Hugh Robertson: The first thing is that the hon. Gentleman has got his figures wrong. The second is that anybody with an iota of common sense would accept that if there is snow on the ground rugby league cannot be played, and that if there is ice on the road people are unlikely take their bicycles out. In the period since 2005 when we won the bid, up to the moment when, across two Governments, we delivered the games, London was the first host city to deliver a sustained increase—of 1.4 million—in participation. I pay tribute to the policy devised by James Purnell and carried through by the right hon. Members for Leigh (Andy Burnham) and for Exeter (Mr Bradshaw) when they were Secretaries of State. We should celebrate the fact that this country has achieved what no other country in the history of the Olympic games has ever achieved. Ranting and carping is pretty stupid.


7. Damian Hinds (East Hampshire) (Con): What assessment she has made of tourism spend in the UK. [160609]

11. Stephen Mosley (City of Chester) (Con): What assessment she has made of tourism spend in the UK. [160614]

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The Secretary of State for Culture, Media and Sport (Maria Miller): In the 12 months to April 2013, tourism spend by international visitors in the UK was up 13% to a record £19.9 billion. This result highlights the importance of tourism in this country, which contributes £115 billion on average to the UK economy each year.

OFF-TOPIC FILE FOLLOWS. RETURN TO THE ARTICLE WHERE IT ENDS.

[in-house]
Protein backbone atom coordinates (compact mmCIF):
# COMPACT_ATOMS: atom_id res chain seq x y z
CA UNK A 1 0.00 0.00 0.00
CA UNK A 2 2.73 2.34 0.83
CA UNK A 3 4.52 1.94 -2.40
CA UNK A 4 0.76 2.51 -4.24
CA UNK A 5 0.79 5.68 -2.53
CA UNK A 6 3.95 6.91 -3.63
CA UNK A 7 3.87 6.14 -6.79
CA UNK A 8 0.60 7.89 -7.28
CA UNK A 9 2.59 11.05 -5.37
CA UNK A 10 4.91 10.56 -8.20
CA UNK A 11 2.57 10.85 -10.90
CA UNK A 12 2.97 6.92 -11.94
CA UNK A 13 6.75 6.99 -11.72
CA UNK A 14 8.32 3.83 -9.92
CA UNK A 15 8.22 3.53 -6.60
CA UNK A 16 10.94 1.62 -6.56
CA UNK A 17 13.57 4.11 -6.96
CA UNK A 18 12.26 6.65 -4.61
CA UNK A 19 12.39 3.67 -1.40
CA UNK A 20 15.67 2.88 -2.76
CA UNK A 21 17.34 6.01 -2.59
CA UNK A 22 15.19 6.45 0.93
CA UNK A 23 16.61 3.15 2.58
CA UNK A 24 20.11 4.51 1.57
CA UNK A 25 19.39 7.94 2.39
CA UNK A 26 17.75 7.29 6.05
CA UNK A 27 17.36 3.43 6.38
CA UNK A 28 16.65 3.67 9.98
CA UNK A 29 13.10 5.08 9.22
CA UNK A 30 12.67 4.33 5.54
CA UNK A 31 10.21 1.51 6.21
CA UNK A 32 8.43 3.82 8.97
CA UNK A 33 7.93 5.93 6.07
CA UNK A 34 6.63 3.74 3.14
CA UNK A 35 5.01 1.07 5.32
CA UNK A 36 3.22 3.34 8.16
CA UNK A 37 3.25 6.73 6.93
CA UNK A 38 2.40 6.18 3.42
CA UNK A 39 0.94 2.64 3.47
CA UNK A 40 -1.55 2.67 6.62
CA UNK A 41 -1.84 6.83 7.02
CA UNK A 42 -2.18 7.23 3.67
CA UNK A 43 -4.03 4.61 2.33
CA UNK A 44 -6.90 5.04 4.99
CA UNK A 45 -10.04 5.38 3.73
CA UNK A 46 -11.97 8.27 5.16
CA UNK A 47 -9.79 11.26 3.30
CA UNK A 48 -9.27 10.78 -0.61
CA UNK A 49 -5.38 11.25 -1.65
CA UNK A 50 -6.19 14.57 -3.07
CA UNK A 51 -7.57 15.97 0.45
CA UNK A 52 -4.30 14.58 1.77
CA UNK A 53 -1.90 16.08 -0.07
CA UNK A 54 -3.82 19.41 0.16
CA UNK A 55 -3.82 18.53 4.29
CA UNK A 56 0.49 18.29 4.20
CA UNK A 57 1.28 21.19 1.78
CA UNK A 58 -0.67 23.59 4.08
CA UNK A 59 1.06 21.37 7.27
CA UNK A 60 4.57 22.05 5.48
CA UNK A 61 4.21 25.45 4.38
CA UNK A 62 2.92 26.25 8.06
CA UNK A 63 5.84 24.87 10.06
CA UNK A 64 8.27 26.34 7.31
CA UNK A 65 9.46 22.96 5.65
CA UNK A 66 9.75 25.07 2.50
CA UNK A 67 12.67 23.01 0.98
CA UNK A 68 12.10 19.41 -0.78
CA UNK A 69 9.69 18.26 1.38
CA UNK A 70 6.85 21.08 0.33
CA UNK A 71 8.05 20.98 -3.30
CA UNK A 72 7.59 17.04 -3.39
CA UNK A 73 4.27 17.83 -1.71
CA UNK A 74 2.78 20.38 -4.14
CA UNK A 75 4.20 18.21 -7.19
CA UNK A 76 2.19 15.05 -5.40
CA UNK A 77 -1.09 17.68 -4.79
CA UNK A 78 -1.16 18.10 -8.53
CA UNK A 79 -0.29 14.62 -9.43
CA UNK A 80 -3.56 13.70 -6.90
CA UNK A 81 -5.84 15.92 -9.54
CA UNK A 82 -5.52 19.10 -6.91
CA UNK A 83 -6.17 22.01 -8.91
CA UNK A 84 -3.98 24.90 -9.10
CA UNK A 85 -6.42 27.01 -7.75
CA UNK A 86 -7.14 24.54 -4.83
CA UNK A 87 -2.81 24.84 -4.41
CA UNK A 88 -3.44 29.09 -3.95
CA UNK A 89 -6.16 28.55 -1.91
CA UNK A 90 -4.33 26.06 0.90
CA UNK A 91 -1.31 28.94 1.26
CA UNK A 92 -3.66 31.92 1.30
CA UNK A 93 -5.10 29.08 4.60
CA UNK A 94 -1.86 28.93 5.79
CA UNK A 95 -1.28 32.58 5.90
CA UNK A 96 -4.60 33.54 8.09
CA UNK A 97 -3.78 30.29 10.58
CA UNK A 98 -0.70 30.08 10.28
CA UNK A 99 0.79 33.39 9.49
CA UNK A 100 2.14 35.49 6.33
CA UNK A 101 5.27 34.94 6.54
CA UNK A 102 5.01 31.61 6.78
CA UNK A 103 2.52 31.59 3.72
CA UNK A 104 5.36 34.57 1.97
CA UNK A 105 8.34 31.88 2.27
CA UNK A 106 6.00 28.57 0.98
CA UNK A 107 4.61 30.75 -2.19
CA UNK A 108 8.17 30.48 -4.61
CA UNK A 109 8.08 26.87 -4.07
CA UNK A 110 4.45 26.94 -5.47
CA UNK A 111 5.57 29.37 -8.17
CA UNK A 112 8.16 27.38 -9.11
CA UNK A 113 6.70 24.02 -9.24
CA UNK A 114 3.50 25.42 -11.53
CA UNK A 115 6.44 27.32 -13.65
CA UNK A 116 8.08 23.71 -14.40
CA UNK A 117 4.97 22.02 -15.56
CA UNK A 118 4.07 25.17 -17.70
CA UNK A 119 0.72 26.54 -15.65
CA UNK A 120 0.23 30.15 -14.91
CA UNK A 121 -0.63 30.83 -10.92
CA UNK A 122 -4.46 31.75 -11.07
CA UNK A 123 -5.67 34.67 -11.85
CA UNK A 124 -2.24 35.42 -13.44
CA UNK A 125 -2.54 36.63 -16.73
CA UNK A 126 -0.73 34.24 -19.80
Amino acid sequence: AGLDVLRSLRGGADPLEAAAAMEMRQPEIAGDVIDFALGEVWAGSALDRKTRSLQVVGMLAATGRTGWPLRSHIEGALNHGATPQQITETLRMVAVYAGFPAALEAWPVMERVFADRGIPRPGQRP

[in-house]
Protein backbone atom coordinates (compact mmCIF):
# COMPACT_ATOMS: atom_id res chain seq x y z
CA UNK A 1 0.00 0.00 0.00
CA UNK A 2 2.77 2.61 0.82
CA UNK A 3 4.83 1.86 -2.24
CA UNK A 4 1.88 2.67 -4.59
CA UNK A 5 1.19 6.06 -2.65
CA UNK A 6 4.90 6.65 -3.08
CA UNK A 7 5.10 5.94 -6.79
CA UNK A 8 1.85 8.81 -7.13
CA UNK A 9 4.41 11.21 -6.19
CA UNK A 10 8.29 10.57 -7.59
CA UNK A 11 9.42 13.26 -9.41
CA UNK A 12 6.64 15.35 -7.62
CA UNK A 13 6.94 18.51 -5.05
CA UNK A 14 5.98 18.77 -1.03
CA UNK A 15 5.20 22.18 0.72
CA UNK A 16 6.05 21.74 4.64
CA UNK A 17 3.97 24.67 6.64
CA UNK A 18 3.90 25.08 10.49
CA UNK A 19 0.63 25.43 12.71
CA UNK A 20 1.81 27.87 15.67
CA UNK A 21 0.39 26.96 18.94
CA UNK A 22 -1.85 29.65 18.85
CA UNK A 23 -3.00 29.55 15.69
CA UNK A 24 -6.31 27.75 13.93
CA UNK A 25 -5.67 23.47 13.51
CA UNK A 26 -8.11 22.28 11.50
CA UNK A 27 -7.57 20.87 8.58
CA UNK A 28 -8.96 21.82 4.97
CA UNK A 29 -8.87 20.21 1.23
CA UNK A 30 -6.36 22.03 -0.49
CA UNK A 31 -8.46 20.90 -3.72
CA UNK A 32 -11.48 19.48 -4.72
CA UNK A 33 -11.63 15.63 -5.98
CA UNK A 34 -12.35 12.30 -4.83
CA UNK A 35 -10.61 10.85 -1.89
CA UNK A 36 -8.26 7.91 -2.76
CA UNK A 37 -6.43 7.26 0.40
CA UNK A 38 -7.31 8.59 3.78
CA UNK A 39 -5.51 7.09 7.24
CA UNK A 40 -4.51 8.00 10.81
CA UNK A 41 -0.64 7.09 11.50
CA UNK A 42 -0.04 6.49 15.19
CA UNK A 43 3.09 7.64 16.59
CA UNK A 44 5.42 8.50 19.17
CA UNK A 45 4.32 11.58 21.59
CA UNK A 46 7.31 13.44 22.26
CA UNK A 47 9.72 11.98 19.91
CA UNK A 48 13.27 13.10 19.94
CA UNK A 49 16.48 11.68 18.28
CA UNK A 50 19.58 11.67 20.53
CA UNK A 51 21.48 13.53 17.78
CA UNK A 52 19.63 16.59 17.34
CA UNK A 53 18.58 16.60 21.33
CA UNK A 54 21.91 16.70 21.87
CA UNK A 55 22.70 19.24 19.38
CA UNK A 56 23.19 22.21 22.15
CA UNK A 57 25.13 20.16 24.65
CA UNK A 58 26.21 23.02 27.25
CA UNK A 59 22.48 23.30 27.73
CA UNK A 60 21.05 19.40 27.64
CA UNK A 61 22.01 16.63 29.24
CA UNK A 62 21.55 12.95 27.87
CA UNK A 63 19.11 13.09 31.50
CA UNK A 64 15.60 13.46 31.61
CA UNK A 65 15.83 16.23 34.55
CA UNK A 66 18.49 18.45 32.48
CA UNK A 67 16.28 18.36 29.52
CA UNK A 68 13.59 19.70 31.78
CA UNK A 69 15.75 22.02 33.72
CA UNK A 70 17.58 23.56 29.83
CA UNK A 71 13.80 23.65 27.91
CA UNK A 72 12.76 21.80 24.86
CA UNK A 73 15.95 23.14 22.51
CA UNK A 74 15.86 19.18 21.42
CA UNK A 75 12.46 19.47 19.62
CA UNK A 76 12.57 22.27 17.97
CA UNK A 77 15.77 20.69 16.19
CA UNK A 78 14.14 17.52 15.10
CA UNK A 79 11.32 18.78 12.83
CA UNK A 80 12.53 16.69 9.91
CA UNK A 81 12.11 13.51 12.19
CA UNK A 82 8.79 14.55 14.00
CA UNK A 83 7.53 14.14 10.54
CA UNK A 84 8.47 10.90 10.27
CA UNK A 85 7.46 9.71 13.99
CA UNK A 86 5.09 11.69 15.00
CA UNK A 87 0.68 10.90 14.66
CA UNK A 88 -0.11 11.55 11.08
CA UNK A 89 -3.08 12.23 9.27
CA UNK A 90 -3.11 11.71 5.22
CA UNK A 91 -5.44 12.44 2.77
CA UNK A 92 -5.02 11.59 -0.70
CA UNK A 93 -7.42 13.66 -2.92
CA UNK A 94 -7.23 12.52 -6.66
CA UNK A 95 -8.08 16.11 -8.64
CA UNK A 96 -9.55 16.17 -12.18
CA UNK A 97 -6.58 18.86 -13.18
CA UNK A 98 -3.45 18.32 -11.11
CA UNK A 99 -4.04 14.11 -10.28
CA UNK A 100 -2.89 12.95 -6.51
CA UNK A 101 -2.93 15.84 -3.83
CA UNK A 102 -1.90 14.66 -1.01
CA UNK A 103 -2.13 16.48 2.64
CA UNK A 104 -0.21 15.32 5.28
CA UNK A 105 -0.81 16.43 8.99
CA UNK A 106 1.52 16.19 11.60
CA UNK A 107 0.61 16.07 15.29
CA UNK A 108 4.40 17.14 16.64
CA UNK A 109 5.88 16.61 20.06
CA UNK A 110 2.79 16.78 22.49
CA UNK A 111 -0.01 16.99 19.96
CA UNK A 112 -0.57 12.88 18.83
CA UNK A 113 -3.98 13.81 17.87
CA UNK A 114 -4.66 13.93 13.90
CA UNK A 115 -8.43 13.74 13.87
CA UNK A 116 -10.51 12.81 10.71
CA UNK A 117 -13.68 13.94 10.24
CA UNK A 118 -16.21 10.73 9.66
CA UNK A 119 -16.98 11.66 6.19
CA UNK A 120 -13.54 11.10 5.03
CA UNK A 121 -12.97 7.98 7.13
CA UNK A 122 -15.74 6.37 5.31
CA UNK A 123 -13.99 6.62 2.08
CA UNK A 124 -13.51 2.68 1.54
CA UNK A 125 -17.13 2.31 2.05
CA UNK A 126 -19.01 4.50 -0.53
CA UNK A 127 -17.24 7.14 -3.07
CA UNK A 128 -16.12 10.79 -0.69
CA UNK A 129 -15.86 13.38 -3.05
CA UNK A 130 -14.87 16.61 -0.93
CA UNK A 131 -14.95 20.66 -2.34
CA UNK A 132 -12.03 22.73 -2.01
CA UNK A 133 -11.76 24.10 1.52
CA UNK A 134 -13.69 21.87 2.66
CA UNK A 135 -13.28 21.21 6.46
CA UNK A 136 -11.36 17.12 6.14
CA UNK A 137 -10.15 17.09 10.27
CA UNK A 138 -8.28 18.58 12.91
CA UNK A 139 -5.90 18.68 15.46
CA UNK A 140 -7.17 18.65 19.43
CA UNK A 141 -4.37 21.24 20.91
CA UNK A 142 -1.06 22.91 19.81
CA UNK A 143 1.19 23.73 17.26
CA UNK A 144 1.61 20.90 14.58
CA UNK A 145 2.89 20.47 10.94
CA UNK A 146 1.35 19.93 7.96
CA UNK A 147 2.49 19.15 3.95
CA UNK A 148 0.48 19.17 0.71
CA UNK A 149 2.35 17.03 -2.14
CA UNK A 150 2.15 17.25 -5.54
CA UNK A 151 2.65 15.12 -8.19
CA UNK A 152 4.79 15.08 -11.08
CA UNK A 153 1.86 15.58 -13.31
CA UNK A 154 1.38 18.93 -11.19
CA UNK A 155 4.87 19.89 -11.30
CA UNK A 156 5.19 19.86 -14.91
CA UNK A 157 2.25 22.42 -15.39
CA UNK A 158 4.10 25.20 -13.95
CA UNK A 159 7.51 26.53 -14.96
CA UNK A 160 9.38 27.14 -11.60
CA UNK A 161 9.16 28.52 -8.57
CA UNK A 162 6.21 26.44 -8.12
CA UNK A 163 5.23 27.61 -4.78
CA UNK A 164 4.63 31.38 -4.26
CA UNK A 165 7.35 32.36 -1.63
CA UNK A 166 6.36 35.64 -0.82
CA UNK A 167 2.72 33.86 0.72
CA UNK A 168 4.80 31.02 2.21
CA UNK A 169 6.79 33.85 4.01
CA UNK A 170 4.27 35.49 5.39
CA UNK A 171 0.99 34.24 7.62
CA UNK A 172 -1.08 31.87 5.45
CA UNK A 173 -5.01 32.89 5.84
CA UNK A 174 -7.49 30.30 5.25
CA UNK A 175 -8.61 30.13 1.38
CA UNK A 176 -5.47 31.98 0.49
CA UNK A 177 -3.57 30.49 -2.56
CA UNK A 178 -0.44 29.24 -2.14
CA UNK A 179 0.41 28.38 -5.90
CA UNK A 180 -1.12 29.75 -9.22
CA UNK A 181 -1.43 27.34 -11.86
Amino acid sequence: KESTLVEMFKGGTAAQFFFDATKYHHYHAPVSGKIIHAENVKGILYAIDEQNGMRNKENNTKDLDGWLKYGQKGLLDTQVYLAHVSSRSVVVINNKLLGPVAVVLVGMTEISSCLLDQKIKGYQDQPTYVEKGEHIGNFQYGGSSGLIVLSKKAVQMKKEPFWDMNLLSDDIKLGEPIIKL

Damian Hinds: That is very encouraging, but looking forward a decade, what projection has my right hon. Friend made of demand for passenger arrivals capacity and beds? Is she confident that the industry can meet that demand to maximise the export earnings opportunity?

Maria Miller: My hon. Friend is right that we should always keep these sorts of things under close review, which is exactly what we do. He will be aware that Sir Howard Davies is undertaking an independent review of airport capacity and how we can better use existing capacity. He is due to report in 2015. As for accommodation, the figures for the UK overall show that we have a one-third capacity available in hotel accommodation across the country. There are particular issues in London, which is why I very much welcome this week’s announcement of £700 million of investment in luxury hotel accommodation at Nine Elms, which we should applaud the Mayor for securing.

Stephen Mosley: I recently had the pleasure of attending the launch of Chester Civil War Tours, a new small company showing people the sights of the siege of Chester in the civil war, including the battlefields and also the pubs. What role does my right hon. Friend think heritage and culture have in promoting tourism in our towns and cities?

Maria Miller: My hon. Friend is absolutely right to highlight the importance of culture in supporting the tourism industry. That is why I was so pleased that the Treasury was able to understand the arguments we put forward and that we have secured such a strong deal for the culture sector in this country.

Bridget Phillipson (Houghton and Sunderland South) (Lab): The situation facing the tourism industry in the north-east is unfortunately less positive. We have seen a reduction of 60,000 in the last year. What action will the Secretary of State take to ensure that the north-east is not left behind?

Maria Miller: The hon. Lady is right to say that we want every corner of the country to have a strong tourism industry. That is why our “Holidays at Home are GREAT” campaign is the biggest ever domestic tourism campaign aimed at exactly what she is looking for, which is to boost tourism throughout the UK.

Alison McGovern (Wirral South) (Lab): Few city regions have seen as much growth in the visitor economy as Merseyside over recent years. This has been underpinned by the work that the local authorities have done in the boroughs. What conversations has the Secretary of State had with Communities and Local Government Ministers about ensuring that the spending review does not put that investment at risk?